Workers who switch firms can lose firm-specific human capital. This column presents evidence of how moving to occupationally specialised firms can compensate workers for wage losses that are caused by ‘specific human capital’. When switches occur between firms that are very distant from each other in terms of their knowledge structure, occupationally specialised firms are prepared to pay a wage premium that can outweigh the costs of such long-distance switches.
Elisabeth Bublitz, Wednesday, July 22, 2015 - 00:00
Markus Brückner, Daniel Lederman, Tuesday, July 7, 2015 - 00:00
The relationship between aggregate output and income inequality is central in macroeconomics. This column argues that greater income inequality raises the economic growth of poor countries and decreases the growth of high- and middle-income countries. Human capital accumulation is an important channel through which income inequality affects growth.
Rune Dahl Fitjar, Andrés Rodríguez-Pose, Wednesday, June 24, 2015 - 00:00
Policymakers have used a variety of measures to promote firm innovation but their exact impact remains unclear. This column argues that regional context, proxied by investment in R&D and education levels, is fundamental in shaping the innovative performance of firms. The local socioeconomic environment either favours or limits the innovative capacity of firms, depending on their level of interaction both with neighbouring and distant economic actors.
Kirill Shakhnov, Saturday, January 17, 2015 - 00:00
Antonio Cabrales, Juan Dolado, Ricardo Mora, Friday, December 5, 2014 - 00:00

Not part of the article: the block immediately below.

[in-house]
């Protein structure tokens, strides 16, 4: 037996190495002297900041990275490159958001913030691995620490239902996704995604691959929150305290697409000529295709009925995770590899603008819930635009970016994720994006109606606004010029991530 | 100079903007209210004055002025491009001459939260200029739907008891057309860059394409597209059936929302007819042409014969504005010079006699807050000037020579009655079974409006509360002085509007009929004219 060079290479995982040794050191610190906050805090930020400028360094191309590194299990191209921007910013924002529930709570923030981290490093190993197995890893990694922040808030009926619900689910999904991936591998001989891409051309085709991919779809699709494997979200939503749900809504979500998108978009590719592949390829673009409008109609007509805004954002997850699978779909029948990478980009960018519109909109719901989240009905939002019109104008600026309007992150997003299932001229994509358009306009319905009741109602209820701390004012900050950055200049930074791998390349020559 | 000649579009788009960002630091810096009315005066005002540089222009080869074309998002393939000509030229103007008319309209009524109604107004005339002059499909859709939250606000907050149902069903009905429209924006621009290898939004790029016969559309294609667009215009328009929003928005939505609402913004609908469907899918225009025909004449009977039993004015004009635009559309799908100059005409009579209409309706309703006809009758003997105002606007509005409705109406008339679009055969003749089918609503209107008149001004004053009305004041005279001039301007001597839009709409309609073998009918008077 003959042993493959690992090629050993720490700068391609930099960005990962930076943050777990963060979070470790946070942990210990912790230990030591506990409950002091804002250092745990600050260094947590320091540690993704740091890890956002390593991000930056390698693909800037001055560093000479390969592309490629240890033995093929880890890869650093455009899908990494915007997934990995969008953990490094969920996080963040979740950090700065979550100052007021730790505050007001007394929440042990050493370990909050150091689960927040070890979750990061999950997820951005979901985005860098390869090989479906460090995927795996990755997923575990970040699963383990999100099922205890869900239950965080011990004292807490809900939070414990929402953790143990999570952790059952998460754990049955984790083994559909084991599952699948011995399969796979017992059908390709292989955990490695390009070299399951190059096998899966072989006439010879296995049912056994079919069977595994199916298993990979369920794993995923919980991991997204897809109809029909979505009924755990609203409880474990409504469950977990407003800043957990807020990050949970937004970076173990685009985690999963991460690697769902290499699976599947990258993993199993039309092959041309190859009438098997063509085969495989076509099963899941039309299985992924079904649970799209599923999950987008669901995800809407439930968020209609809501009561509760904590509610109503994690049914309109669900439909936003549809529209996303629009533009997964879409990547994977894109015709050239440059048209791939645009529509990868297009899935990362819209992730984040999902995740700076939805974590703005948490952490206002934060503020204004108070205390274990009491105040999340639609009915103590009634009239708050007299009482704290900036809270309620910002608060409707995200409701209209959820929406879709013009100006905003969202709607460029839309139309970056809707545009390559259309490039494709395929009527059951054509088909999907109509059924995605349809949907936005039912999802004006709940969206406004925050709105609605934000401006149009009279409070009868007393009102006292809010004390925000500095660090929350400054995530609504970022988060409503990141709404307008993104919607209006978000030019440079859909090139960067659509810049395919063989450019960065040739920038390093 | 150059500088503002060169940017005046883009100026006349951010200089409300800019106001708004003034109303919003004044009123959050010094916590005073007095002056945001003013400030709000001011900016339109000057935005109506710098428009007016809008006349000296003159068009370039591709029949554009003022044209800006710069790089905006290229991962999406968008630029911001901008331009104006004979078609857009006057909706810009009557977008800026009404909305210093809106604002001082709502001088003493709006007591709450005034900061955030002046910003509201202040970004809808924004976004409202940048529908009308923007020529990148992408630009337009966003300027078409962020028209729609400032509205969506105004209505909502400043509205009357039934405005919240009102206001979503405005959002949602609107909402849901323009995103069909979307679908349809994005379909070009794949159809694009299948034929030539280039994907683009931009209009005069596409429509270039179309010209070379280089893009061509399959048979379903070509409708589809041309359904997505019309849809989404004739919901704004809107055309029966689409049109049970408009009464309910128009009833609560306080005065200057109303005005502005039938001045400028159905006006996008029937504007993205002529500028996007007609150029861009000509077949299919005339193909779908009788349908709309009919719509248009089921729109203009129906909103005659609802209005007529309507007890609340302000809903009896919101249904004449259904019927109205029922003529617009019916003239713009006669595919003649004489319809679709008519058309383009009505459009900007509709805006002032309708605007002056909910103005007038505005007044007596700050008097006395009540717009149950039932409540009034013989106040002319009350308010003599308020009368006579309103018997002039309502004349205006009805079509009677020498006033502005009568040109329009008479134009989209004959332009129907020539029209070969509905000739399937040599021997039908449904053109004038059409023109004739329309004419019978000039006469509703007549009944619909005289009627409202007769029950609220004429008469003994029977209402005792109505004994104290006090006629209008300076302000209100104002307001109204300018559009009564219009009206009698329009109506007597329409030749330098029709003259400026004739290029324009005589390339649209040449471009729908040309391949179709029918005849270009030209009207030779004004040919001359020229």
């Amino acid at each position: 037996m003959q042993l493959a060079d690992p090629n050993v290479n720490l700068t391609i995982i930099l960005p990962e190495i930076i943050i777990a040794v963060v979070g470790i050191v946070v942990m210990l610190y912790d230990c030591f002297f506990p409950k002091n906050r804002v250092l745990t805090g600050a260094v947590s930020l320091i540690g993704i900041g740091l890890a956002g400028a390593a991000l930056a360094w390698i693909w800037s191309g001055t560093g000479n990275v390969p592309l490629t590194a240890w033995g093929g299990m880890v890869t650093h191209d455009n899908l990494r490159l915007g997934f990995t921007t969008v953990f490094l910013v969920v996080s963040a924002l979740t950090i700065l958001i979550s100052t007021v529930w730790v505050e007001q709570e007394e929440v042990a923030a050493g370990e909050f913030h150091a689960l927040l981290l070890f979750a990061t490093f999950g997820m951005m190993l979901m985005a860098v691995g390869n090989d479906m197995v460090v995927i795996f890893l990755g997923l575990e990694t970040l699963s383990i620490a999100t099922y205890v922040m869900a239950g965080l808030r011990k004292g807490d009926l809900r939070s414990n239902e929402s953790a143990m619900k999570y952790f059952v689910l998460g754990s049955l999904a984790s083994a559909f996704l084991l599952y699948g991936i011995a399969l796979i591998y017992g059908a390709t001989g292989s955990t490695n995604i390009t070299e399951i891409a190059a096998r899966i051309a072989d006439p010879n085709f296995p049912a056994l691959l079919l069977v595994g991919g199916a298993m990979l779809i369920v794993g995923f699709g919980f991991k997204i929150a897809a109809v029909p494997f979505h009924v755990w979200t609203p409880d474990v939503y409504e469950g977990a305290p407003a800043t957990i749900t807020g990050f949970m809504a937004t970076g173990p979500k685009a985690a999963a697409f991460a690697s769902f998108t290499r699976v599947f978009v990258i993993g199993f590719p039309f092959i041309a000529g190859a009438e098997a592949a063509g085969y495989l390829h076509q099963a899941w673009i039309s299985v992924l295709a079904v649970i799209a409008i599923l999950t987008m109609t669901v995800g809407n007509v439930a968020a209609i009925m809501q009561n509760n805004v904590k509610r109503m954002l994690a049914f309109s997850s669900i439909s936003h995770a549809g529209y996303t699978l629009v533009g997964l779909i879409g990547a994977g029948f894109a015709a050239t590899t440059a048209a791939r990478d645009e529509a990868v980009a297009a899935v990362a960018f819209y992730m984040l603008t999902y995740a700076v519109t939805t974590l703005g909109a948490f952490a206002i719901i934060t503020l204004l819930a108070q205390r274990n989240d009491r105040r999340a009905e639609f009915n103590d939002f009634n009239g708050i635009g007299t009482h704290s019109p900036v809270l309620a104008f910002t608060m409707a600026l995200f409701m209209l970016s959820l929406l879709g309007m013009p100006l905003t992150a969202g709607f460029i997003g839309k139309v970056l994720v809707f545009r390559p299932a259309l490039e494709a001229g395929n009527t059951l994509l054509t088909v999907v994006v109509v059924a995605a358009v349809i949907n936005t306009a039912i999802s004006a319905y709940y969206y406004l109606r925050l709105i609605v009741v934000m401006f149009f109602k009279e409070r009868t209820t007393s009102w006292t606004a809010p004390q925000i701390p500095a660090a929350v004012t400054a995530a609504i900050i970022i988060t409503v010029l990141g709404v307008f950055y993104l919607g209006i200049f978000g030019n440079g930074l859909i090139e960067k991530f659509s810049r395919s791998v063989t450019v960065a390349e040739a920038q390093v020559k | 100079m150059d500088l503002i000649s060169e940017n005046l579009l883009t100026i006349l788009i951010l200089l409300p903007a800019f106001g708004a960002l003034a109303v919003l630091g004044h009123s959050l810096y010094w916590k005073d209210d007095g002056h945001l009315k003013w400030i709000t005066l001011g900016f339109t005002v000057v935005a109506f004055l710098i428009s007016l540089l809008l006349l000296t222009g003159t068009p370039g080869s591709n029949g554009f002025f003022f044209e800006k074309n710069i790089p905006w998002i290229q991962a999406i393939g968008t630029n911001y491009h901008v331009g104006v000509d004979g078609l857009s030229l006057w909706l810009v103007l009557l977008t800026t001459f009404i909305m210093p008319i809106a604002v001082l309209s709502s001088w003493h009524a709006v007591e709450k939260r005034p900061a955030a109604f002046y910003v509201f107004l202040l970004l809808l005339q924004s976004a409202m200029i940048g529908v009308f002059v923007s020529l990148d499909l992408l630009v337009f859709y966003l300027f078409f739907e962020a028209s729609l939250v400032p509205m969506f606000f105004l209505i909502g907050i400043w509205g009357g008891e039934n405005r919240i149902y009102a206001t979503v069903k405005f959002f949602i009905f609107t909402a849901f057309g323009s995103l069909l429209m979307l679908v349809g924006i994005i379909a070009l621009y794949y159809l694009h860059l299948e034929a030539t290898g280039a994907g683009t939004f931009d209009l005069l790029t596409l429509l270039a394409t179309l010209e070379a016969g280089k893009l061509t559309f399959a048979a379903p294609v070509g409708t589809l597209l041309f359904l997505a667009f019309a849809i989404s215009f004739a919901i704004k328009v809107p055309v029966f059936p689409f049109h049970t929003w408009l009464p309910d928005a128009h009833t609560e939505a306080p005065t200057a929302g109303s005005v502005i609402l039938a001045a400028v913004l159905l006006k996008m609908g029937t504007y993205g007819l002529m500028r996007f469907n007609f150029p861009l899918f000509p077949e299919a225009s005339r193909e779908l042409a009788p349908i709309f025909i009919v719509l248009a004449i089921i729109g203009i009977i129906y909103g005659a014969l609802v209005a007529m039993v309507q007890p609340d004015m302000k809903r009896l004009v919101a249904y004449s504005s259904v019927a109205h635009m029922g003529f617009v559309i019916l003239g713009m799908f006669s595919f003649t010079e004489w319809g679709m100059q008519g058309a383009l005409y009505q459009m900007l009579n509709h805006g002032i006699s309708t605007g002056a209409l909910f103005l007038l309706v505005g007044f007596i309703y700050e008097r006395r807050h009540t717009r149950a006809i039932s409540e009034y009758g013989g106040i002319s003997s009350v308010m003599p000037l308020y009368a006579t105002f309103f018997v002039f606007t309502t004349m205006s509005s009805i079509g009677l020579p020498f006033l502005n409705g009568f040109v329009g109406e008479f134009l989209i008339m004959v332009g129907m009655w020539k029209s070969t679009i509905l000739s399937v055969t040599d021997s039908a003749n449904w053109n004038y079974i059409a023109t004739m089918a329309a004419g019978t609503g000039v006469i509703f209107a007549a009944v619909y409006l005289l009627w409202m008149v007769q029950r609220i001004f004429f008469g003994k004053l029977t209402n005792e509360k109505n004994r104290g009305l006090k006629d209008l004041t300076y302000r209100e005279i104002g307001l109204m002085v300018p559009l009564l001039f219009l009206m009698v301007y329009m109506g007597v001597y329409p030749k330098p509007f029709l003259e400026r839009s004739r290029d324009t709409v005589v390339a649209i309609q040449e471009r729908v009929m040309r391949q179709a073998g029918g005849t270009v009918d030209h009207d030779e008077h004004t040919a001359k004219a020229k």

Victor Lavy, Avraham Ebenstein, Sefi Roth, Thursday, November 20, 2014 - 00:00
Claudio Michelacci, Hernán Ruffo, Tuesday, November 18, 2014 - 00:00
Marco Annunziata, Saturday, August 16, 2014 - 00:00
Africa has generated a lot of enthusiasm lately. The cynical view of the continent as a hopeless basket case has been replaced by the lofty narrative of Africa Rising. This column argues that Africa’s progress is impressive, and there is more to the story than a commodity boom. But Africa is at a crossroads. The opportunities are huge, but the road ahead is long, and will require persistent and patient effort from policymakers as well as business.
Raphael Boleslavsky, Christopher Cotton, Saturday, August 16, 2014 - 00:00
Grade inflation is widely viewed as detrimental, compromising the quality of education and reducing the information content of student transcripts for employers. This column argues that there may be benefits to allowing grade inflation when universities’ investment decisions are taken into account. With grade inflation, student transcripts convey less information, so employers rely less on transcripts and more on universities’ reputations. This incentivises universities to make costly investments to improve the quality of their education and the average ability of their graduates.
Nico Voigtländer, Mara Squicciarini, Sunday, July 13, 2014 - 00:00
Although studies of contemporary economies find robust associations between human capital and growth, past research has found no link between worker skills and the onset of industrialisation. This column resolves the puzzle by focusing on the upper tail of the skill distribution, which is strongly associated with industrial development in 18th-century France.